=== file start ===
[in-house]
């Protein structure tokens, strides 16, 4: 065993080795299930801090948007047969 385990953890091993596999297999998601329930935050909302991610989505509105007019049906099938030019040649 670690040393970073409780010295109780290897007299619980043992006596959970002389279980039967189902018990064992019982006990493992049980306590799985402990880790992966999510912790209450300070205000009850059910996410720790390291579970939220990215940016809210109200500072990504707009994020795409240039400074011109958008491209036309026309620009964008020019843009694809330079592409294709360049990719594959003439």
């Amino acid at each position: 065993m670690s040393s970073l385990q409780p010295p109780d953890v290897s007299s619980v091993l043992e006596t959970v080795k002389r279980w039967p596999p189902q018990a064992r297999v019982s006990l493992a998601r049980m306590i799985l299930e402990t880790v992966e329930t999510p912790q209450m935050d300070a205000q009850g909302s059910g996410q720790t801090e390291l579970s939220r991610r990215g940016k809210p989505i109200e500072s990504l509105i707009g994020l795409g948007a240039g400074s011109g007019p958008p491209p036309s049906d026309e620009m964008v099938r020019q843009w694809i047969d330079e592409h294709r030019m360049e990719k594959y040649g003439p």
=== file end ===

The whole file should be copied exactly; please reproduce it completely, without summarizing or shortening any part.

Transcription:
[in-house]
């Protein structure tokens, strides 16, 4: 065993080795299930801090948007047969 385990953890091993596999297999998601329930935050909302991610989505509105007019049906099938030019040649 670690040393970073409780010295109780290897007299619980043992006596959970002389279980039967189902018990064992019982006990493992049980306590799985402990880790992966999510912790209450300070205000009850059910996410720790390291579970939220990215940016809210109200500072990504707009994020795409240039400074011109958008491209036309026309620009964008020019843009694809330079592409294709360049990719594959003439």
């Amino acid at each position: 065993m670690s040393s970073l385990q409780p010295p109780d953890v290897s007299s619980v091993l043992e006596t959970v080795k002389r279980w039967p596999p189902q018990a064992r297999v019982s006990l493992a998601r049980m306590i799985l299930e402990t880790v992966e329930t999510p912790q209450m935050d300070a205000q009850g909302s059910g996410q720790t801090e390291l579970s939220r991610r990215g940016k809210p989505i109200e500072s990504l509105i707009g994020l795409g948007a240039g400074s011109g007019p958008p491209p036309s049906d026309e620009m964008v099938r020019q843009w694809i047969d330079e592409h294709r030019m360049e990719k594959y040649g003439p």